Round The World and other travels

A frequent flyer's collection of trip diaries

June 2011: Canterbury

I first thought of a possible weekend break in Kent around 2006, based on the idea of using the British Airways Edinburgh-Gatwick service and picking up a rental car on arrival in the south-east of England. A few years later, the notion was rekindled when UK regional airline Flybe launched its innovative Edinburgh-Manston service. I finally got around to making the trip a reality in the summer of 2011. First stop was the historic cathedral city of Canterbury, part of which is designated a UNESCO world heritage site.

Canterbury Cathedral

The cathedral immediately strikes the visitor as being different from most in that, despite being located right in the heart of the city centre, it is surrounded by substantial private precincts with controlled entry, helping to create a sense of peace and calm, and separation from everyday life. The first cathedral on the site was founded by St Augustine, the first Archbishop of Canterbury, in AD597. Since then, the cathedral has been subject to substantial rebuilding and extension. It has seen the murder of Archbishop Thomas Becket, become a place of pilgrimage (as famously recorded in Chaucer's Canterbury Tales), suffered the destruction (by royal command) of its shrine to Thomas Becket, become part of the Church of England and eventually Mother Church of the worldwide Anglican Communion.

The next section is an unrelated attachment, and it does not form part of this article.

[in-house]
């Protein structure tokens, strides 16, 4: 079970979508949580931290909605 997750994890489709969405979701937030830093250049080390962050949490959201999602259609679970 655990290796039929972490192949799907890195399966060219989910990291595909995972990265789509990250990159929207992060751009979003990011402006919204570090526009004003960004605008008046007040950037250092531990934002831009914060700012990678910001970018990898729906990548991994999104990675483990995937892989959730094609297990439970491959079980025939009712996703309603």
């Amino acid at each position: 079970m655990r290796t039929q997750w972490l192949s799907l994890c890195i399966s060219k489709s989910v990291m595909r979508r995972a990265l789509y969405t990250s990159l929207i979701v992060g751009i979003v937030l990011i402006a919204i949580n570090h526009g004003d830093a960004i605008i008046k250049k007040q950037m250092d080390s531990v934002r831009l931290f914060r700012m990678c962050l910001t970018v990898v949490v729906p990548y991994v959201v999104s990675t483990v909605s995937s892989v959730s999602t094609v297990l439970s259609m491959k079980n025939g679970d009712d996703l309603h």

Today, the cathedral continues to attract large numbers of visitors and it was noticeable that many came from France and other nearby continental countries. Despite the centuries of history, I thought that the interior was a surprising blend of traditional and modern, with a strong emphasis on present-day activities as well as conservation. The crypt was closed for a service when I arrived, but opened a little later; the air was thick with the sweet scent of incense when I went down into this dimly lit area and this, together with the sound of Gregorian chant, made for a particularly atmospheric experience.

St Augustine's Abbey

In addition to founding Canterbury Cathedral, St Augustine established a large Benedictine abbey just outside the city walls. The abbey church is said to have rivalled the cathedral in stature. The entire complex fell victim to Henry VIII's dissolution of the monasteries in 1538. Part of it became a royal palace, subsequently destroyed in a violent storm in 1703. The site is now a ruin in the care of English Heritage.

Other areas

Canterbury also boasts a city wall, a ruined castle, a number of historic city-centre buildings, the oldest parish church in England and some attractive gardens and parkland along the banks of the River Stour. Sadly, much of the city centre is blighted by those horribly brash and tasteless shop fronts that have infested virtually every high street in the UK.

Canterbury Tales 2011

Linked report from same trip: Leeds Castle

Base: Hilton Maidstone